We have no problem getting in the ground, and find a spec for our banner at the back of our section. Inside, the ground looks very impressive, with red everywhere, and banners all round the outside of the pitch.  We’ve brought no more than 900 fans with us, and most seem a little worse for wear.  As the teams come out, the ground erupts with flares going off all over the place, creating a fantastic atmosphere before an extremely dull game.  I’m not going to go into details about the match, save to say that it was terrible.  Our support was dreadful, one of the worst for a long time, with most of our fans sat silently throughout the game, while the Greeks were going mental.  As the ground emptied, two Olympiacos fans ran across the pitch to us with a large banner with the words “96 + 21 Gone but not Forgotten”. What a superb gesture, and one that was appreciated by every single one of us.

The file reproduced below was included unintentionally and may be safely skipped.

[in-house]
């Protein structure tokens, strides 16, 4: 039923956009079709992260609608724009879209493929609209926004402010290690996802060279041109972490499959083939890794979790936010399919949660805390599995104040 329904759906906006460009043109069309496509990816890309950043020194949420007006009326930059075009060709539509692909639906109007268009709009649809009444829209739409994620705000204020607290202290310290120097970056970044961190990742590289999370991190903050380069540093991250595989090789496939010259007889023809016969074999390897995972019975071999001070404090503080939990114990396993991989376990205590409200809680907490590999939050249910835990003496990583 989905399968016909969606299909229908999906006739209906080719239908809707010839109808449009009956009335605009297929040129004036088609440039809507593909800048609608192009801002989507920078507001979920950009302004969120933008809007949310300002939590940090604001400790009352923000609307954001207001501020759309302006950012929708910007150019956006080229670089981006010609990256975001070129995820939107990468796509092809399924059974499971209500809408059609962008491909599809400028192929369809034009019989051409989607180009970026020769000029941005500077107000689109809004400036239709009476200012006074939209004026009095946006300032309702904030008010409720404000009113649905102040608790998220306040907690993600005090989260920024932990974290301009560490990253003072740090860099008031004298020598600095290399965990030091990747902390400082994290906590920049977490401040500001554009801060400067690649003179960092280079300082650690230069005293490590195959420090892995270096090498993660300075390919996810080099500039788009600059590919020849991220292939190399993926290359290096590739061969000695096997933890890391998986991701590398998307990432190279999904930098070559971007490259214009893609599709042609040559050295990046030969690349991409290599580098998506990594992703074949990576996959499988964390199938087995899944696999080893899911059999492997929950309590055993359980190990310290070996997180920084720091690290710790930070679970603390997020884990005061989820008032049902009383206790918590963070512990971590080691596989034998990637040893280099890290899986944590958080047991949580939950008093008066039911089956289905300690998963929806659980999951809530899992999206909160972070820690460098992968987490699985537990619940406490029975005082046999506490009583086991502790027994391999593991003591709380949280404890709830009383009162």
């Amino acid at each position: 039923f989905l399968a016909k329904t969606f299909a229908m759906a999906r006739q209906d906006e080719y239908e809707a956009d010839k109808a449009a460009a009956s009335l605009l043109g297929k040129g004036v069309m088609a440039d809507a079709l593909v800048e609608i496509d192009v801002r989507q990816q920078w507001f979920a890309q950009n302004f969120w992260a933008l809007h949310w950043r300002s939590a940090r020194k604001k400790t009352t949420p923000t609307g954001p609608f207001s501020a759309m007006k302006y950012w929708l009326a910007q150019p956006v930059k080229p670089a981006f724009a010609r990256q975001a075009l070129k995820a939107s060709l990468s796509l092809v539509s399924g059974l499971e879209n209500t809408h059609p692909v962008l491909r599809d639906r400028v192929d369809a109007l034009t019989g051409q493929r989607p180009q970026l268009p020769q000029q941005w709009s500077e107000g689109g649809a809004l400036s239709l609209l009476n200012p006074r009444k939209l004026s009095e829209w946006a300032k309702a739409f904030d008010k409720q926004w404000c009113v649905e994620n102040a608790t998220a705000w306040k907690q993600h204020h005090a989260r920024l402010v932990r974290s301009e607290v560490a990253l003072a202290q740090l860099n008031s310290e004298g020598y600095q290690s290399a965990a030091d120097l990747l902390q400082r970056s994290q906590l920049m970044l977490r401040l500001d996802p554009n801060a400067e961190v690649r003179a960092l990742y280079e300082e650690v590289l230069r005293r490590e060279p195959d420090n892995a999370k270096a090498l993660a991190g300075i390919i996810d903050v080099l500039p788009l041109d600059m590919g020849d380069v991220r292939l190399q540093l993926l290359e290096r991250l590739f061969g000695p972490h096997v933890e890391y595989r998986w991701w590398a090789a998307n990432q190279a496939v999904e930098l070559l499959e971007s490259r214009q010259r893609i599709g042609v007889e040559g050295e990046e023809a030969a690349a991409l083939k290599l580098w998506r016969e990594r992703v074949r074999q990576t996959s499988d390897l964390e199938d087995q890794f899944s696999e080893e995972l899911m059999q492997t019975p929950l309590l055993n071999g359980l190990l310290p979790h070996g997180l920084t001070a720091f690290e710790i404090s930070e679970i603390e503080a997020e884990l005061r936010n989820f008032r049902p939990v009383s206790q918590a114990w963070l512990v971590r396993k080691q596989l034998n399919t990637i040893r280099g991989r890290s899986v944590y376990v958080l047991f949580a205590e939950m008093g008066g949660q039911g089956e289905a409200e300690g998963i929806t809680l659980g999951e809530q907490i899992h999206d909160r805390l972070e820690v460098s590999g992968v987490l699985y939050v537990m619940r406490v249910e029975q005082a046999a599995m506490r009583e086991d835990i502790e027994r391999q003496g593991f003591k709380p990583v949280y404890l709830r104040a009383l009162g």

The old Karaiskaki Stadium is unfortunately marked by the worst tragedy ever to hit Greek sport.  On the 8th of February 1981, Olympiacos beat AEK Athens 6 – 0, and the final whistle saw thousands of fans rushing to the exits, trying to get to the stadium's main entrance and celebrate with the players.  The stairs of Gate 7 became a death trap.  The doors were almost closed and the turnstiles still in place, making exit almost impossible.  Unaware of what was happening below them, fans continued to come down from the stands, crushing those in front.  The fatal accident left tens of fans seriously injured and 21 young people dead, most by asphyxiation.  As a mark of respect Olympiacos’ new ground now has 21 seats in a group, with the names of those who passed away on them.  These seats will forever remain empty.